Thank you to Penguin Random House for a review copy of this book.
This book was lovely. The story unravels like petals on a flower, each layer bring it’s own complexity and beauty. Rich characters and locations.
I read this in one day.
Spoiler: The downside is having to wait for the next book.
Read: April 27, 2018
Reread from anthology “Sensational Tales of Terror Penny Dreadfuls”.
Not what I remember, and nothing like the myriad adaptions for stage and screen.
Very Victorian in language and gothic moodiness. Uses letters and diaries as a means to back into the story from different directions. I’ll admit I prefer the linear works of Wilkie Collins and Charles Dickens; however, I love the language and turn of phrase of R.L. Stevenson, so I will continue to read his works (and reread…).
My rating: 5 of 5 stars
Thank you to GoodReads, the author Amy B. Scher, and @Gallery Books / Simon & Schuster for this Advanced Readers Copy to review.
Over the years, several people have told me I should write about my journey with Lyme disease and chronic illness. Now I don’t need to, Amy Scher has told a story that mirrors mine, except I’m hoping to try stem cell therapy in the next year or two; it’s something I’ve been researching since I was first disabled in 2009. Almost ten years later, I’m almost ready to try it, and this book comes out. Synchronicity.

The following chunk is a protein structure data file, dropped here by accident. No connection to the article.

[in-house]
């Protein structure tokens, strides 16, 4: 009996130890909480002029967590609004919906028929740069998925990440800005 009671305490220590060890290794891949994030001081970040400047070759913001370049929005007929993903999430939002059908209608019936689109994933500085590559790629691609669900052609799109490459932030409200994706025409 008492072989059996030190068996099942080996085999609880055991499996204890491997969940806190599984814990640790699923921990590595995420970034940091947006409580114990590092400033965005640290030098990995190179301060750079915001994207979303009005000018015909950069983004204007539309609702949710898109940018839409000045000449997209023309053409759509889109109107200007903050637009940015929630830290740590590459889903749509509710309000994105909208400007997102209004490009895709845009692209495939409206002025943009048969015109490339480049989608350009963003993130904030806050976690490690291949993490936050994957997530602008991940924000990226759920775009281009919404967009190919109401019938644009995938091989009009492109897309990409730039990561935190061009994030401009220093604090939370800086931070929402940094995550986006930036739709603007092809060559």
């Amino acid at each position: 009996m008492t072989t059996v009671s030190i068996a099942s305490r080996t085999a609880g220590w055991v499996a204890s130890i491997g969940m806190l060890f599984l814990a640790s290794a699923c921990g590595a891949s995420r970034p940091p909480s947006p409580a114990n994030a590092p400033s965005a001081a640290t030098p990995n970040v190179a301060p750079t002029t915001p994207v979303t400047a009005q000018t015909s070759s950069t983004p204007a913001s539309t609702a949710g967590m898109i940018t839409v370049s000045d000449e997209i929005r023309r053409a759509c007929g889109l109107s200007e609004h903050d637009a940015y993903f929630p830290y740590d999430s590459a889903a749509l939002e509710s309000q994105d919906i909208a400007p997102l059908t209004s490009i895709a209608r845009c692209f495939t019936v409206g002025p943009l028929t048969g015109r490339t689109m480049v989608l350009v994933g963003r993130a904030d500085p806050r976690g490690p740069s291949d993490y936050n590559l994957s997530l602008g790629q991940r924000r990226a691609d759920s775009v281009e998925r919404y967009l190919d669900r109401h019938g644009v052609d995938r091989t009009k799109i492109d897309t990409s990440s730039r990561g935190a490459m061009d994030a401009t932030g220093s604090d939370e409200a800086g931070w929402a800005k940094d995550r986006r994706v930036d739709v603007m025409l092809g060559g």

What she writes could be a page out of my life (pg 163):
“I could never do what you are doing.”
Honestly, I’m no superhero. You could totally rock this too, if you had to. In fact, we could all do anything if we absolutely had to. I once thought I could never do what I’m doing either, except for now I don’t have a choice and that’s exactly how I’m doing it in the first place. Some nights when I go to bed, I think to myself ‘I cannot do this, not for one more day.’ Eventually I fall asleep…and then…I wake up with a life that is just waiting for me to wade through all over again. You do it because even when — especially when — you think you can’t you’re somehow still making it happen. And you do it every minute of every day — no breaks allowed — because if you don’t every single thing that you’ve barely been holding on to might fall apart too.
The writing in this book is outstanding. The honesty is heart wrenching.
I’m done, because I don’t have the energy to type any longer.
If you’re chronically ill, or know someone who is chronically ill, you should read this book. If you have Lyme disease, this is a must.
Thank you to St. Martin’s Press for a review copy of this book.
I love reading author acknowledgements, this book has a fine example.
Unputdownable. (Is that a word? Why, actually, it is! “adjective, informal, (of a book) so engrossing that one cannot stop reading it.” Oxford English Dictionary, online:https://en.oxforddictionaries.com/def… )
But I digress.
And to digress again, this excerpt sums up chronic illness perfectly, “She resented her body’s betrayal. She Still couldn’t express how insecure it made her, how she lived on a precipice. The most basic parts of her could fail, and there was nothing she could do to stop it.” (p. 154)
This book kept me up all night, trying to read through all in one sitting.
Wow. Tragic. I hope you… enjoy?